Audvik Labs

What is Artifacts in DevOps?


A software build contains not only the developer’s code also includes a range of software artifacts. A DevOps artifact is a by-product produced during the software development process. It may consist of the project source code, dependencies, binaries or resources, and could be represented in different layout depending on the technology. Software artifacts are usually stored in a repository.

Types of artifacts

An artifact is really just the output of a build of some sort. Too bad not all artifacts can be treated the same or things would be much easier. There are several kinds of build artifacts, each requiring different code and pipeline techniques to produce and then use in your deployments. Here are a few:





Deployment Artifacts typically take the form of a released executable for public consumption. This includes deb, rpm, exes, tar.gz (single binaries), msi, img, or any other form of release. Lately, a popular destination for such an artifact is Github Releases. Other package management apps like pip, npm, apt, chocolatey, or nix can also be a target for deployment artifacts.

Arguably, the most popular deployment artifact in the industry at the moment is the lowly container image.

Library Artifacts are very similar to deployment artifacts. They can even end up in some of the same artifact repositories. Library artifact destinations include; maven, npm, pip, or nuget. One key element that differentiates a library artifact from a deployment artifact is that a library’s purpose is for use in other development efforts.

If you are developing some application and a version of a library randomly starts acting differently there can be very real downstream issues. Because of this, of utmost importance is that the library artifact is immutable and permanently versioned. That is, we should not be able to overwrite a particular deployed version of the library once the library artifact has been published.

Bundle Artifacts is not one artifact but a grouping of several together that comprise a particular deployment or need. Typically the destination for a bundle artifact is not a repository or artifactory but rather a drop zone such as cloud storage or a virtual machine (or cluster of virtual machines). The end result is the same though, a group of binaries and configuration are packed up for downstream deployment or usage.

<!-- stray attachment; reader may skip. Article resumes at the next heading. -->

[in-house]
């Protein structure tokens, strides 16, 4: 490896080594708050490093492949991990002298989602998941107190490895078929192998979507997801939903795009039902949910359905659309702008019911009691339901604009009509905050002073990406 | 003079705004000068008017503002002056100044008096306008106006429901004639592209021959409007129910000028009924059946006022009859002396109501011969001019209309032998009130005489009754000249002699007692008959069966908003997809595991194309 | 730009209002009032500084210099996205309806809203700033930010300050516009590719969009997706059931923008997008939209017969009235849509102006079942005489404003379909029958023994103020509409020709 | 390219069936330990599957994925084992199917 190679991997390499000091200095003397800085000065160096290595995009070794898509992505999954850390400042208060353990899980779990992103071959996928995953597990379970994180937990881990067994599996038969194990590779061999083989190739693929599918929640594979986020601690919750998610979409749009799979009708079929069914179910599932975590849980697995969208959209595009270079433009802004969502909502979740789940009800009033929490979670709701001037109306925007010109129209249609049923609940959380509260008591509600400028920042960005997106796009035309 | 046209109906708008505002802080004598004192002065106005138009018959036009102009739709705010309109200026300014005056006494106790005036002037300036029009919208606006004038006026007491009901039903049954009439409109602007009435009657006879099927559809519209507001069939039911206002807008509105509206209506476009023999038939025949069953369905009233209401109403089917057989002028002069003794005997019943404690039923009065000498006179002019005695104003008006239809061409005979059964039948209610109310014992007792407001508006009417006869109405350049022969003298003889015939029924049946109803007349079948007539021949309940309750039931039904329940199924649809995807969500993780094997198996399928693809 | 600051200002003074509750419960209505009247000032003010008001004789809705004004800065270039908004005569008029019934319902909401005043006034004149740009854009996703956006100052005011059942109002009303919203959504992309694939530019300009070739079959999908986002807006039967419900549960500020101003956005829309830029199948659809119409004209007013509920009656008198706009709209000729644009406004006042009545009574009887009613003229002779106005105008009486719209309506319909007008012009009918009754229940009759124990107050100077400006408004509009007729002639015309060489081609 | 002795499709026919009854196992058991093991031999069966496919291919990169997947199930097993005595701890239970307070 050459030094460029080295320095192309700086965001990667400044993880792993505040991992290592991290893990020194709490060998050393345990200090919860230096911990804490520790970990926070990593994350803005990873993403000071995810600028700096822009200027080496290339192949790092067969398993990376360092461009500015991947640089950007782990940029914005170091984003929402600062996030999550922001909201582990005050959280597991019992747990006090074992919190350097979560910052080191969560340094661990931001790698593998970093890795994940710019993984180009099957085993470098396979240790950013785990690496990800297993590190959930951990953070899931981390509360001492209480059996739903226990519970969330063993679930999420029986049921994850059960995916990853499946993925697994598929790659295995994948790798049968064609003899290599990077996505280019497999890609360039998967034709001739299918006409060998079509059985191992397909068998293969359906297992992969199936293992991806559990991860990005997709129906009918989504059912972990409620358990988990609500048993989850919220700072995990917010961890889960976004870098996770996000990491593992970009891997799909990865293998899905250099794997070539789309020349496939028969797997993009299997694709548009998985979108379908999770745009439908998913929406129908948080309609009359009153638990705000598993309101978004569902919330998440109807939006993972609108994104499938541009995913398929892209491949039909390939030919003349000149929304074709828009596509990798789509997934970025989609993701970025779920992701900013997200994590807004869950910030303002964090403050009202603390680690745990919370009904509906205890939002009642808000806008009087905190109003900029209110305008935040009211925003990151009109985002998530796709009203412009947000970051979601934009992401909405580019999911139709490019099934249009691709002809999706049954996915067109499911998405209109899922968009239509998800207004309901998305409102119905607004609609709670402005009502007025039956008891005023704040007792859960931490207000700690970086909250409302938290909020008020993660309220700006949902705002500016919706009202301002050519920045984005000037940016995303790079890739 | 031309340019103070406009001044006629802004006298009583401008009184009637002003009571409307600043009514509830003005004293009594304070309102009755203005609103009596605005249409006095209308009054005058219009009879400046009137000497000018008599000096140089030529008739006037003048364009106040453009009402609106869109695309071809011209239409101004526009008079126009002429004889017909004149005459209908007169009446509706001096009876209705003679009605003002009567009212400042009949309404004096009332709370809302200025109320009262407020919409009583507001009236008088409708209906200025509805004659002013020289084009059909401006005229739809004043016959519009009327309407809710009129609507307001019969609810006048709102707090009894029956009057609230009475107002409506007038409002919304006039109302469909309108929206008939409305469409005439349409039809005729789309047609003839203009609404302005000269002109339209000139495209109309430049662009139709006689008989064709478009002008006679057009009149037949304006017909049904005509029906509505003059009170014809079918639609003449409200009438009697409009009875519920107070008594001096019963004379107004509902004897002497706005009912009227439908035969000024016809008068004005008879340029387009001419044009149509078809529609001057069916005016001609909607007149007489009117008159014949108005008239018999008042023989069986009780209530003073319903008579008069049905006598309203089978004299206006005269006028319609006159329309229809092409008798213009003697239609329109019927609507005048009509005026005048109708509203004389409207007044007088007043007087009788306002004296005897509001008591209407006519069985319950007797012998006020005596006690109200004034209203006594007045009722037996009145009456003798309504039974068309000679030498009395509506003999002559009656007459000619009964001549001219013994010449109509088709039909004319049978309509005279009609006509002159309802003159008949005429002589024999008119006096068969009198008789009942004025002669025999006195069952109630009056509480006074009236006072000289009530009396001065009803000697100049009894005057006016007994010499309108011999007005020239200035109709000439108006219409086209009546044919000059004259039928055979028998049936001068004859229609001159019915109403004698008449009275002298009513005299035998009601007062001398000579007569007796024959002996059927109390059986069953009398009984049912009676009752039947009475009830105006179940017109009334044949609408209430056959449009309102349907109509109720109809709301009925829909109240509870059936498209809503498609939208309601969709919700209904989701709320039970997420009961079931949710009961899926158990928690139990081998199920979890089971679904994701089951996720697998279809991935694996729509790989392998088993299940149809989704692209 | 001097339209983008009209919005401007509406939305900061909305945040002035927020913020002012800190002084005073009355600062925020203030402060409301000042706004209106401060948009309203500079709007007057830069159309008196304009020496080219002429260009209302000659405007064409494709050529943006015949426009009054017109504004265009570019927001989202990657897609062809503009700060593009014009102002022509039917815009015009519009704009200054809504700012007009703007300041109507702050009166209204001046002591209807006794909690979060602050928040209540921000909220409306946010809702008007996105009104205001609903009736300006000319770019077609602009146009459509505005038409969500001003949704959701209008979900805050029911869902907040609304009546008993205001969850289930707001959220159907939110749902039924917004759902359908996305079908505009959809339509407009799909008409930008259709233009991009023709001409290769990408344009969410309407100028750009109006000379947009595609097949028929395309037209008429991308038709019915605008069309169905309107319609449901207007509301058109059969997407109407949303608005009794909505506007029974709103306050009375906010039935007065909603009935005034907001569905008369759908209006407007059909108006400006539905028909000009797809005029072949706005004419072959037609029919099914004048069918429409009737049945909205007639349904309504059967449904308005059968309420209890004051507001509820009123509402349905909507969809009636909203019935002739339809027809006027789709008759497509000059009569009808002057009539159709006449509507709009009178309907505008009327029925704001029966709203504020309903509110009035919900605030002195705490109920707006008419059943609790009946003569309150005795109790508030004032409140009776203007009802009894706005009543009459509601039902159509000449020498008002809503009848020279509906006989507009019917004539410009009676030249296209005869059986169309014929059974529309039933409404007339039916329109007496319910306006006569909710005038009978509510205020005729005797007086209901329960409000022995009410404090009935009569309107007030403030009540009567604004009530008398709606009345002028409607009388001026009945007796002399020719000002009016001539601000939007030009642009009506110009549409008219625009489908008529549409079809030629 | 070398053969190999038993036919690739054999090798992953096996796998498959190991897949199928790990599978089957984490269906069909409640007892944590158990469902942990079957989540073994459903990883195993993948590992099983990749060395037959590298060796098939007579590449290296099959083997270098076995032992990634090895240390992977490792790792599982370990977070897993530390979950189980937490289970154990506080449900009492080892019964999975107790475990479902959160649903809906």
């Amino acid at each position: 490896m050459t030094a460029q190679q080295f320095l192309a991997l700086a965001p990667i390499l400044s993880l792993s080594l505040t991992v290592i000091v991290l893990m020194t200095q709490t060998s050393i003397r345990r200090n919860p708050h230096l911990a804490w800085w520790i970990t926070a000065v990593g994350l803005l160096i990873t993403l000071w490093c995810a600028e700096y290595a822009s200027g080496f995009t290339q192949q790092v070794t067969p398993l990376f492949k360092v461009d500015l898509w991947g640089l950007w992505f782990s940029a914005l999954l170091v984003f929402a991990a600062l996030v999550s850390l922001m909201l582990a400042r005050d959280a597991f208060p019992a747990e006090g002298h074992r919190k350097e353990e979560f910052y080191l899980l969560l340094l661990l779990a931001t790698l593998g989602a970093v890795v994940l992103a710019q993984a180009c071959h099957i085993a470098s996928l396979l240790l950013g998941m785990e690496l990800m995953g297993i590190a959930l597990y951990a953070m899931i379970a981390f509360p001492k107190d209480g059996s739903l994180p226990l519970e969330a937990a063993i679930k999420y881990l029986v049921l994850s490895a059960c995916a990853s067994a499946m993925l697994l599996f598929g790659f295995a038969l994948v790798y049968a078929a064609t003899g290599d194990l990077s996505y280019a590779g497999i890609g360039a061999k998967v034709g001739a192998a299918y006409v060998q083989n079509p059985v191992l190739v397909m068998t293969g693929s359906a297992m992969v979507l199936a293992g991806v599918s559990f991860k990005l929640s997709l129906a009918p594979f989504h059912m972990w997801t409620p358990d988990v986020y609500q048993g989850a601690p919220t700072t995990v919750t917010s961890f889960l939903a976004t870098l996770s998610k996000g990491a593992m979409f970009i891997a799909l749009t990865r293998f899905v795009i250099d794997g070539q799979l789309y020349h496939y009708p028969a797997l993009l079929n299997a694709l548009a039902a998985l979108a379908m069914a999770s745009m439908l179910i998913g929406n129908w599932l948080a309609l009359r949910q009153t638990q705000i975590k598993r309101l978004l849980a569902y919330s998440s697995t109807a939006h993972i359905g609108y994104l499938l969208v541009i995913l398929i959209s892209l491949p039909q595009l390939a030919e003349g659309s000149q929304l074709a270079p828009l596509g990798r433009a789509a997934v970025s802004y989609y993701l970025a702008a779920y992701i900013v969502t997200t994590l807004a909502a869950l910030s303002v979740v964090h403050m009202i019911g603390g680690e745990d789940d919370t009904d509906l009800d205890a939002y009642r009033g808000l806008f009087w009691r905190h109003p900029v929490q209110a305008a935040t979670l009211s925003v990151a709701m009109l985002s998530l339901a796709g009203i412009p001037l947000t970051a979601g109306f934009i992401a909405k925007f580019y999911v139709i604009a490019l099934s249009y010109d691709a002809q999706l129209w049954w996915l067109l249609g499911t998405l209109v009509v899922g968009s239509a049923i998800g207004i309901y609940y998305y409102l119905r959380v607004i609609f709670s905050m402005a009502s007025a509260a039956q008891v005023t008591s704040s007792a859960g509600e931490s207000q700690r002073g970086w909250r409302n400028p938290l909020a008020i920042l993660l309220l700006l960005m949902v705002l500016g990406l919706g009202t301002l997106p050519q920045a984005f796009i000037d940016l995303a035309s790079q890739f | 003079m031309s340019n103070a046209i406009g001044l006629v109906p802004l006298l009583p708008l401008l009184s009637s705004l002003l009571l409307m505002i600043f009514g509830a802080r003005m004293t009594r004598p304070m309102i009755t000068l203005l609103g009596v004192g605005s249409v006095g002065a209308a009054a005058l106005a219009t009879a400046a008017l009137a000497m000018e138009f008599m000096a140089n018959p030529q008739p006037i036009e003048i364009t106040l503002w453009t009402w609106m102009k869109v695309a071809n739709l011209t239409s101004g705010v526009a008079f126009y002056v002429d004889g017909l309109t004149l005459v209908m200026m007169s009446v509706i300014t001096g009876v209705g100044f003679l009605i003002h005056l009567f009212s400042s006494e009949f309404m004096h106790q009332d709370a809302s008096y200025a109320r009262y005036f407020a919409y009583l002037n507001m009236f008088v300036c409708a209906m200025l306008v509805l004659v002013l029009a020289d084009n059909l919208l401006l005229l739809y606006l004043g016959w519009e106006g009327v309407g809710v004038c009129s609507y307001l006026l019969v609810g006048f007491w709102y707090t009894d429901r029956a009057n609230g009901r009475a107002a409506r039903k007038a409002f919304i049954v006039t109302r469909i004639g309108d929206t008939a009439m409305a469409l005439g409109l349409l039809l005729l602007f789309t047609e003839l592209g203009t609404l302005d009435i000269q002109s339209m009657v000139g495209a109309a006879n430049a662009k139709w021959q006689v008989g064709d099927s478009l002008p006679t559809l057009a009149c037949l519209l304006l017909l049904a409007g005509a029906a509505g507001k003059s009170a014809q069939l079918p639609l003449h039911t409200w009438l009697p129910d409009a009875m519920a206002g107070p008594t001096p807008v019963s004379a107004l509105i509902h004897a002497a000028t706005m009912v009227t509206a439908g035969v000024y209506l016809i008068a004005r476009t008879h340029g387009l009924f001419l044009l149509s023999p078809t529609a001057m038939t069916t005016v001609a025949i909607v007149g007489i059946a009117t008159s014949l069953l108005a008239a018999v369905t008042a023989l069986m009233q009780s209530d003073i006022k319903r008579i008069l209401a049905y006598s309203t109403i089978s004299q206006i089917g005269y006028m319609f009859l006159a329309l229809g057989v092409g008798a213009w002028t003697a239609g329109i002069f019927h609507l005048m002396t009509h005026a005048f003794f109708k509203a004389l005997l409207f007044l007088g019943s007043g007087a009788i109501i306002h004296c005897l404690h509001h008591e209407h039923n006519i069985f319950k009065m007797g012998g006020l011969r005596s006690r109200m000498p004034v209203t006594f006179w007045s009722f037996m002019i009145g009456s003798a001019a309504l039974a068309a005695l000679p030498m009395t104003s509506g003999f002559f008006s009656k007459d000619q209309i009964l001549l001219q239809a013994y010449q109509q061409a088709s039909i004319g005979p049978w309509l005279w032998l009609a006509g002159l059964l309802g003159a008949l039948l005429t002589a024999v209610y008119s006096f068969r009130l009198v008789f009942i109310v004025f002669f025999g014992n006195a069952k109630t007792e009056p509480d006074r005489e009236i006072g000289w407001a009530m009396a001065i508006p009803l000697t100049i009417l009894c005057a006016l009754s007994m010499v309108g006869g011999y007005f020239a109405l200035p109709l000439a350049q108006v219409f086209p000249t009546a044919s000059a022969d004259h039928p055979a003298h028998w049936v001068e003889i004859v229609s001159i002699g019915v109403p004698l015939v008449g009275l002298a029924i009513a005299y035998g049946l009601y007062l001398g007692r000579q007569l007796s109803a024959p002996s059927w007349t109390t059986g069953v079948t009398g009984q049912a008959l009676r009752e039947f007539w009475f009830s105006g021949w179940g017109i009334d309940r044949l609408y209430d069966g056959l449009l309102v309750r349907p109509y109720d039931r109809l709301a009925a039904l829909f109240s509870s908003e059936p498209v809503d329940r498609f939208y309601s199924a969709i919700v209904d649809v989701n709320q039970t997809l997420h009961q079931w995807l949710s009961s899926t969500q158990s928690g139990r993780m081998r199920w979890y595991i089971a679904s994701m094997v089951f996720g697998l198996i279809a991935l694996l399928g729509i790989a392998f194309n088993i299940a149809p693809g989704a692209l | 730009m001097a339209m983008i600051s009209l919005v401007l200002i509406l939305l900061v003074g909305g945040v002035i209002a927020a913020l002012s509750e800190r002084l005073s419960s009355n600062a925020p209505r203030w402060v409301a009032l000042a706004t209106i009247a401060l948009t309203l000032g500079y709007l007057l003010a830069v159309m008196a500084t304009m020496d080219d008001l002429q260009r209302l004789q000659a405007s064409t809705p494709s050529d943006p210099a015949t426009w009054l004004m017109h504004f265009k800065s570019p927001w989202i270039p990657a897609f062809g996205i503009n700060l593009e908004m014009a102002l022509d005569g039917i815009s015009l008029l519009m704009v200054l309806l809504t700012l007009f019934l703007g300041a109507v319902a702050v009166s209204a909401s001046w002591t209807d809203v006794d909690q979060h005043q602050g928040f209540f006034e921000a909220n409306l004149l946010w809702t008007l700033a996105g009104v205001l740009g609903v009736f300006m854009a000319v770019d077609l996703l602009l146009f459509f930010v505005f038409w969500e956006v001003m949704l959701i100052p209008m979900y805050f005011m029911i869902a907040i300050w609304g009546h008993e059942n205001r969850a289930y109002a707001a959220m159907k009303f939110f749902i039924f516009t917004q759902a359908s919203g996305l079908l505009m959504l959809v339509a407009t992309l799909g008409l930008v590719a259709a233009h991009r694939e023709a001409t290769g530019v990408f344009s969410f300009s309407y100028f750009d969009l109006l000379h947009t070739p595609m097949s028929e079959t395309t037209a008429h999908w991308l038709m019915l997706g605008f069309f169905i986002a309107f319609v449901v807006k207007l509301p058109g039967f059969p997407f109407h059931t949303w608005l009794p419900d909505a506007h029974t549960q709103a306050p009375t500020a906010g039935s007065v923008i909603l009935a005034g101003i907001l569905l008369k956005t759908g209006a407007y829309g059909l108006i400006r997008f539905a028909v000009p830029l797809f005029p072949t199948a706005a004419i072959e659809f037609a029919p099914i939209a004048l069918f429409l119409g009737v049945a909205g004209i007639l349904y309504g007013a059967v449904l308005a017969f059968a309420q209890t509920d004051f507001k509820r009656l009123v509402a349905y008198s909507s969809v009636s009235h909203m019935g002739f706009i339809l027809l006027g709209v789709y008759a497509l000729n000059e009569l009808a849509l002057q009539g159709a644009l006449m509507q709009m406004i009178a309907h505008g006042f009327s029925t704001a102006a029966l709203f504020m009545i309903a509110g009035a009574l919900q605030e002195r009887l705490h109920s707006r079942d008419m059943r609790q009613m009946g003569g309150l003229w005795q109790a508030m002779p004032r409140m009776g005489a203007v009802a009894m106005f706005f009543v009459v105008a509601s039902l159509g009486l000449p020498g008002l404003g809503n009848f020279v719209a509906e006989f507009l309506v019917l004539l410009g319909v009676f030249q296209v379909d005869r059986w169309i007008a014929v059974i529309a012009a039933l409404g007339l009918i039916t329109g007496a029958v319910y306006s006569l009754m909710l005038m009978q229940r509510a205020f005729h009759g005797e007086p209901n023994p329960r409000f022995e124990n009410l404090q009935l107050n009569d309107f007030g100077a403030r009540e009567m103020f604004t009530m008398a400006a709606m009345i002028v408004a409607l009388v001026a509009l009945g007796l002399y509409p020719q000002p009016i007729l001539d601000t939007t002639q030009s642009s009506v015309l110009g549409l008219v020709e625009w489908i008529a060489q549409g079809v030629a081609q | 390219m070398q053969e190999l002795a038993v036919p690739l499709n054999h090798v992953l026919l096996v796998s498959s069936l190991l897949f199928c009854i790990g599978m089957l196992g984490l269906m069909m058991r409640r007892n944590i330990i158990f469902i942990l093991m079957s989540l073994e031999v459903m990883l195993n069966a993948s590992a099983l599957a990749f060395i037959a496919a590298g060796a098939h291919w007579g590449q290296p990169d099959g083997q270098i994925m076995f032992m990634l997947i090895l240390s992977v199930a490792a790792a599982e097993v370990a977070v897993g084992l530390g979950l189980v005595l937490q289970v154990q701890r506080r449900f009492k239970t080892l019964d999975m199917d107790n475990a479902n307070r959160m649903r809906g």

It is worth noting that it is entirely possible to bundle up artifacts into container images that are then unbundled further down in a deployment operations. Most notably, the Immutable Configuration pattern for Kubernetes deployments would employ this technique.

A Pipeline Artifact is an ephemeral file, bundle, or any other build output that lives only on your pipeline. These are typically are used to bridge the gap between a CI and CD within the same pipeline and can be found in almost every DevOps platform as a way to make pipeline as code more coherent. A few examples of pipeline artifacts include:

Azure DevOps Pipeline Artifacts

Github Workflow Artifacts

TektonCD Pipeline Task Input/Output Artifacts

Jenkins Archive (workspace) Artifacts

Often, a DevOps pipeline will rely on Pipeline artifacts when getting started or when a centralized artifact repository simply is not available. This is is complicated by the fact that some platforms (most notably, Azure DevOps Classic Pipelines) have created whole ecosystems around treating them as first class citizens within the DevOps process.

The Artifact Process

Typically, a software development team will come up with a list of necessary artifacts for a piece of software before coding anything. These include things like risk assessments, source code, diagrams, and use cases. This is done during the research phase of the project.

Developing a piece of software without any of this is like building a house without blueprints. The process would be a huge mess, and crucial pieces would inevitably be left out. In this way, getting all your artifacts together is one of the most crucial parts of the software development life cycle.

Once all the initial artifacts are compiled, a development team can begin programming and building the actual program. Throughout this process, further artifacts might be developed. These can come up at any time and include everything from new sketches to use cases.